Subject: Abbott’s failure to detail his Budget cuts; Abbott uses floods to solicit for political donations; flood levy; deferral of infrastructure projects
ANTHONY ALBANESE: Eight days ago Tony Abbott, in justifying his opposition to the flood levy, said that he would outline cuts he would make to the budget ‘within days’. It is now eight days later and we’ve heard nothing from Tony Abbott about what cuts he would make, rather than support for the flood levy.
At the same time, of course we know that Tony Abbott’s been out there trying to drum up support of a different kind. Support for donations to the Liberal Party. It is outrageous that Tony Abbott has used this tragedy to try to raise funds for the Liberal Party. There can be nothing more explicit than this email which has been distributed under his signature; an email that says if you want to oppose the flood levy, donate to the Liberal Party. He’s out there trying to raise money for the Liberal Party, rather than support the victims of these terrible floods.
And what’s more – what’s more, when he’s been confronted with this issue, Tony Abbott hasn’t conceded that a mistake has been made. He hasn’t apologised. Tony Abbott should concede that this is one step too far. He should apologise to the people of Queensland. And he should withdraw this email and donate any money that’s been received from this email to the Premier’s Flood Appeal.
Happy to take questions.
QUESTION: Mr Abbott wants to sit down with the Prime Minister to discuss budget cuts. Is that appropriate?
ANTHONY ALBANESE: Well the fact is that eight days ago Tony Abbott said that he had a list of cuts ready to go. He said he would announce it within days. What we’ve seen since then is nothing from Tony Abbott except opposition for opposition’s sake. He’s been unable to rise to the occasion and support the flood levy, just as Kim Beazley when he was leader of the opposition supported the levy to pay for the guns buy-back and Labor, in opposition, supported a number of these other levies.
Tony Abbott supported six levies whilst he was a member of the Howard Government and went to the last election seeking to impose another levy to pay for his paid parental leave scheme.
So Tony Abbot has shown that he simply isn’t fair dinkum when it comes to these issues. He hasn’t been able to rise to the occasion and he should apologise for this disgraceful appeal, to gain money for the Liberal Party, in order to oppose the flood levy.
QUESTION: He’s described the email, with the donations link, as standard practice and the Labor Party does similar things as well.
ANTHONY ALBANESE: Well there’s nothing standard practice about this. What Tony Abbott has done is link directly opposition to the flood levy with an appeal for donations to the Liberal Party. He wants money to go for his partisan political purposes to the Liberal Party, rather than go to help the victims of the flood disaster in Queensland and to help rebuild infrastructure in Queensland.
He says he’s concerned and would ‘within days’ outline a series of cuts that he would make rather than have the levy. And yet, on issues such as the postponement of infrastructure projects in Queensland – which have been worked out in partnership between the Commonwealth and the Queensland Government – because simply it will not be possible to rebuild Queensland, repair the roads, bridges and ports, do the work that’s necessary, and at the same time be able to complete the work on the same time frame of every project that was envisaged to be done under the Nation Building Program.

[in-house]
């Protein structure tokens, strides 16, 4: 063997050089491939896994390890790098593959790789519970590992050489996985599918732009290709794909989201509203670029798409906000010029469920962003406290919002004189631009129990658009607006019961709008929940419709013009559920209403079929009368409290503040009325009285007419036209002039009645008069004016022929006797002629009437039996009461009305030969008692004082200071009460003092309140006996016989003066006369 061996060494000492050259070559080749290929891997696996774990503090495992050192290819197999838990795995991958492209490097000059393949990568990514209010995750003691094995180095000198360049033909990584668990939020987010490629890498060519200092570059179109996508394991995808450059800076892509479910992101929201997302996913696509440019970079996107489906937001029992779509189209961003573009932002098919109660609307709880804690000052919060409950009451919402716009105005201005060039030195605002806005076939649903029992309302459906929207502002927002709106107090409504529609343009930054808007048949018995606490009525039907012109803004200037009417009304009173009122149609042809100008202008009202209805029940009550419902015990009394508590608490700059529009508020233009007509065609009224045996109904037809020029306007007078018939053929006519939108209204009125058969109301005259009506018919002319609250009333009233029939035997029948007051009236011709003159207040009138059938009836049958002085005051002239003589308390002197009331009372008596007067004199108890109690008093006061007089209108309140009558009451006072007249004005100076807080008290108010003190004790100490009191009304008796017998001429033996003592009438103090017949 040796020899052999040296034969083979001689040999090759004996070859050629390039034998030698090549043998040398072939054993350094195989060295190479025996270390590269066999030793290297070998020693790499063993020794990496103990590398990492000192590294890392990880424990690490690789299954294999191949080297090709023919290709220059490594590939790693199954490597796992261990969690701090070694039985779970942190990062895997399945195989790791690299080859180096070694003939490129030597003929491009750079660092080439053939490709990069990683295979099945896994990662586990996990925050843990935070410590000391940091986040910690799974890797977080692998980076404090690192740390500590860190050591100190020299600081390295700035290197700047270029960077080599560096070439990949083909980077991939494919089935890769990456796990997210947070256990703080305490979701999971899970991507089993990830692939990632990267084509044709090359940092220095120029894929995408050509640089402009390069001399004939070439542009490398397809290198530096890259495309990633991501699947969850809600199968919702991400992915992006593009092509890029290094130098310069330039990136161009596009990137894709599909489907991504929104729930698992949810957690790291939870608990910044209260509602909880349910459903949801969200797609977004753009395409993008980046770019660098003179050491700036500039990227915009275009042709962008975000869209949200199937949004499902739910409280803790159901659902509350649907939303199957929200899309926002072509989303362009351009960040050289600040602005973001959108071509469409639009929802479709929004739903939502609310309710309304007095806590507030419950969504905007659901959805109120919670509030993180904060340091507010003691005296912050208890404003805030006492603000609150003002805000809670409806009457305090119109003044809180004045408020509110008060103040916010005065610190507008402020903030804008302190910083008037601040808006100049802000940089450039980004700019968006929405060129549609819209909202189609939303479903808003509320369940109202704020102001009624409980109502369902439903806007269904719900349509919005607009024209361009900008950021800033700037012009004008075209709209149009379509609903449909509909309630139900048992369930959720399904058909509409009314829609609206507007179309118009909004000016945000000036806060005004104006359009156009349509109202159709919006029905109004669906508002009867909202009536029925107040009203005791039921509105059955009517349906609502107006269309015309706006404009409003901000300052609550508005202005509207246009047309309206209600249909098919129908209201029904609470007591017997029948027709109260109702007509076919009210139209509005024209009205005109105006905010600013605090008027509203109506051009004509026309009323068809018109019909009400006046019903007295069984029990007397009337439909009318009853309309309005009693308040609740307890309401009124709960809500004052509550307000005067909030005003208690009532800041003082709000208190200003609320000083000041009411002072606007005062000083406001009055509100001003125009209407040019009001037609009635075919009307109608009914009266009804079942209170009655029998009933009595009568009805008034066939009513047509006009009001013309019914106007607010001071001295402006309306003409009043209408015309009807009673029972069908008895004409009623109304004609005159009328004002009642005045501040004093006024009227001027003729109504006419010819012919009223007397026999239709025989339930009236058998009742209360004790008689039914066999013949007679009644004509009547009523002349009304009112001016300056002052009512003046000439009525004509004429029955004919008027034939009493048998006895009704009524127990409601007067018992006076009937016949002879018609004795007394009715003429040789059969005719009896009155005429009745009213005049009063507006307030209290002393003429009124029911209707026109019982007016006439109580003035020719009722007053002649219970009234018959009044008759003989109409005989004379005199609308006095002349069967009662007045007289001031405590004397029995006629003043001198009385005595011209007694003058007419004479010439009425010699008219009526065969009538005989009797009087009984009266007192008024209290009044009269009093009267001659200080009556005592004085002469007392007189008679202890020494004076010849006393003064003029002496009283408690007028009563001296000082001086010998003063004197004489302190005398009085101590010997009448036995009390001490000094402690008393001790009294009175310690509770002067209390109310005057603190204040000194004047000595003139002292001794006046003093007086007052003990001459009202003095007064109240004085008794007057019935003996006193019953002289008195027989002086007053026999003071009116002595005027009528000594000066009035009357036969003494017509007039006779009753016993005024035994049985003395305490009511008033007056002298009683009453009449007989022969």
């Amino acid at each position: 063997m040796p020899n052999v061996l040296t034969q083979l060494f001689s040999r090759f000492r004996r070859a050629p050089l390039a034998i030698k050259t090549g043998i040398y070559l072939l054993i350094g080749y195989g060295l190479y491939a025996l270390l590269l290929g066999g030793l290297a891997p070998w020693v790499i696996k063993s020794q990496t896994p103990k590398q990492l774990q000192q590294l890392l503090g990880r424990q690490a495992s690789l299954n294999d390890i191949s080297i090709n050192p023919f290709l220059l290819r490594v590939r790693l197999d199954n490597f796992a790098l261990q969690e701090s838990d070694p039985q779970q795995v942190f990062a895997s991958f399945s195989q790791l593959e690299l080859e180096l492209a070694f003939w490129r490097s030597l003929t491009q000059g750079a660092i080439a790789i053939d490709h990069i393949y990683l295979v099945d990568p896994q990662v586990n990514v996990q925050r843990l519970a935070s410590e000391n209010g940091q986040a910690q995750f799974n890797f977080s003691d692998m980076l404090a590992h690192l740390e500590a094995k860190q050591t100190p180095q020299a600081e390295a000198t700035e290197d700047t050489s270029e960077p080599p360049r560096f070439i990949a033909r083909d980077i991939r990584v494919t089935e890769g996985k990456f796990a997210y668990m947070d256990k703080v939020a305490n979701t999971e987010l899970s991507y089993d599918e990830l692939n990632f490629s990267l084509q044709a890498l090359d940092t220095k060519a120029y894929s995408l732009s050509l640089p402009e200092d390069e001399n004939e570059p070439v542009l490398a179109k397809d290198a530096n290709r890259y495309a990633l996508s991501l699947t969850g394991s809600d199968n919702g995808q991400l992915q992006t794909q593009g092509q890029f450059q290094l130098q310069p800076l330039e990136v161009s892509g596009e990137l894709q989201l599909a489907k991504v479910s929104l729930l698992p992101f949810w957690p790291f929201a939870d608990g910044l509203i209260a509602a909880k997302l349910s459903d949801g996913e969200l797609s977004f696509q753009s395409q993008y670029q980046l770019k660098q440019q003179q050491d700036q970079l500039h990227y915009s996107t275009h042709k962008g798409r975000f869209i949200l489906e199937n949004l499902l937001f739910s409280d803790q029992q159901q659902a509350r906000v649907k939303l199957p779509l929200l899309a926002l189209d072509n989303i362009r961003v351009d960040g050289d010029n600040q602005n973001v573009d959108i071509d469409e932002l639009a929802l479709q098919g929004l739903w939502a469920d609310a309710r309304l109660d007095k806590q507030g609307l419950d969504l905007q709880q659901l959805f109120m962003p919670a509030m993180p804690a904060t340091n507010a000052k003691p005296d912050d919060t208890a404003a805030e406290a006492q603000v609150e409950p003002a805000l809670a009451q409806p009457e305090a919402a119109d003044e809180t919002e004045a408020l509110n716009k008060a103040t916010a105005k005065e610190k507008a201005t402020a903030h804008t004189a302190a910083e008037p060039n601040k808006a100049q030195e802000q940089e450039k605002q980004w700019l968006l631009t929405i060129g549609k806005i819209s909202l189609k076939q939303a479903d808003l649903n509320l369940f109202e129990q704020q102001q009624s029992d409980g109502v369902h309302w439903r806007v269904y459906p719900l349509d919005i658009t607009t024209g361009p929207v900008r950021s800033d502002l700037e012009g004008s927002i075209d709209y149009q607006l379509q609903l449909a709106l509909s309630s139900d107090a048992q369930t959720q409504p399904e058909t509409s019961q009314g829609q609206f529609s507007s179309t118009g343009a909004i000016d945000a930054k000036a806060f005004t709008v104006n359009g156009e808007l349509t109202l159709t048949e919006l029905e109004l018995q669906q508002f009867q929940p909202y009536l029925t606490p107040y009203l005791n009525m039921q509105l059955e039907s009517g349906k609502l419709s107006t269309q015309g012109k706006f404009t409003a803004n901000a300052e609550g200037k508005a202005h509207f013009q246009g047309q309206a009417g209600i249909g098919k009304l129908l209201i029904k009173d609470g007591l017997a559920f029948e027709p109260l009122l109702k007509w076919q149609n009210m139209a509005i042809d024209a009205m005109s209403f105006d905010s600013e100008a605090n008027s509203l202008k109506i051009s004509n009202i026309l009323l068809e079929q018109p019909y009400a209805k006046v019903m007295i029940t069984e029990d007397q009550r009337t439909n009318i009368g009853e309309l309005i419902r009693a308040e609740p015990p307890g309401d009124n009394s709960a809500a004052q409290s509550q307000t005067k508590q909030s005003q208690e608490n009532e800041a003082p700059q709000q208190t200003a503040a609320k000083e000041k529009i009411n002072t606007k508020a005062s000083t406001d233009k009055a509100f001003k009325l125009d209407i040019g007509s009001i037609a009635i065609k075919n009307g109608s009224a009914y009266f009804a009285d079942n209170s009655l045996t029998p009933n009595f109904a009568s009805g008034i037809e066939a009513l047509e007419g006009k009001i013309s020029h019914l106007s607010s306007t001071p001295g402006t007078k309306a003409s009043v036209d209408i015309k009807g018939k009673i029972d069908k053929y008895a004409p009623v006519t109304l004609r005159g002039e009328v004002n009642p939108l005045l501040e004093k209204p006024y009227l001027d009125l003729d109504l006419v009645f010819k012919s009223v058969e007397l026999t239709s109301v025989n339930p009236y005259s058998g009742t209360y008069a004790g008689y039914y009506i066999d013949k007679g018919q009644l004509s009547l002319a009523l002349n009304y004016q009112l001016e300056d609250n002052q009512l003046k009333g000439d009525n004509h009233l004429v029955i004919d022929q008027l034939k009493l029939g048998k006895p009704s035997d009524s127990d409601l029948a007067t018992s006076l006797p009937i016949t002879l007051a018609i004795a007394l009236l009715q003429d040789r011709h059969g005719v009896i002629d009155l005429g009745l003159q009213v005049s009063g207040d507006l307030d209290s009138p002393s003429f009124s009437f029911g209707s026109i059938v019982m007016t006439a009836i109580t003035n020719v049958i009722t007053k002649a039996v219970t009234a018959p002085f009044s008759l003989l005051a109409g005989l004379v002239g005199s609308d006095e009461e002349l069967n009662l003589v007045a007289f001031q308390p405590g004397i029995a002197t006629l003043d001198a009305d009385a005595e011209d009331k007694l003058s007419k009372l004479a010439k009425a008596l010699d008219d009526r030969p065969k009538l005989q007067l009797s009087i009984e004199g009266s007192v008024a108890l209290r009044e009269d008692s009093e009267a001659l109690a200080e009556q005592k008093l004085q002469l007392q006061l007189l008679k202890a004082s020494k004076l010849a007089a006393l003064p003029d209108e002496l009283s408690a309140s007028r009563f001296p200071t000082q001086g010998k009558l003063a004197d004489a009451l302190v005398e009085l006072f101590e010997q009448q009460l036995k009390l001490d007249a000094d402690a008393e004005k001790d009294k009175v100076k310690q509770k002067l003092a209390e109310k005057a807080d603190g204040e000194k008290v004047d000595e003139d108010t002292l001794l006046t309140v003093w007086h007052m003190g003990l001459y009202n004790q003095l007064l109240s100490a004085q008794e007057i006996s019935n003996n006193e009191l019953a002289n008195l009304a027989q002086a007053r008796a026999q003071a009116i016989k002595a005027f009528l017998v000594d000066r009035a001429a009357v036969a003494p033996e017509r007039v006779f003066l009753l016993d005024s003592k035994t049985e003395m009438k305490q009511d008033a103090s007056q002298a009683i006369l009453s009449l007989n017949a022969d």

In an opportunistic way, Warren Truss, his Shadow Infrastructure Minister, has come out and opposed those measures.
So he can’t have it both ways. He can’t stand up and say I’m opposed to the flood levy, but I’d make more cuts without outlining what cuts he would make and at the same time oppose any of the postponement in expenditure which the government has announced.
QUESTION: Has there been any developments with Kristina Keneally calling for concessions on the flood levy for the people of Western Sydney?
ANTHONY ALBANESE: We don’t have taxation in Australia based upon where you live. The flood levy is based upon your ability to pay and, indeed, if you earn $50,000 or under, you won’t pay anything. If you pay – if you earn around about $100,000, you will pay the equivalent of $5 a week for one year. The government has made our position clear on the flood levy. It is being applied in a very progressive manner – indeed I’ve seen one report that suggests that over 40 per cent of the revenue raised from the flood levy will be raised from people who earn $200,000 a year or more.
So this is a progressive imposition of the levy. We’ve made sure that those who cannot afford to pay, those people who are earning under $50,000 a year or less, won’t have to pay a single cent of this levy.
QUESTION: Minister, one of the proposed cuts for the flood levy funding is supposed to be for the Bruce Highway in Queensland, which we know has been ravaged by the floods. Shouldn’t this highway be a priority?
ANTHONY ALBANESE: It is a priority, that’s why $2 billion has already been allocated to Queensland to help build infrastructure, to help fix the roads and the bridges and the ports that have been impacted by this damage. There will be a lot more activity on the Bruce Highway and in the areas that have been flood affected as a result of this infrastructure commitment.
So it will be more spending, not less, as a result of the government’s determinations.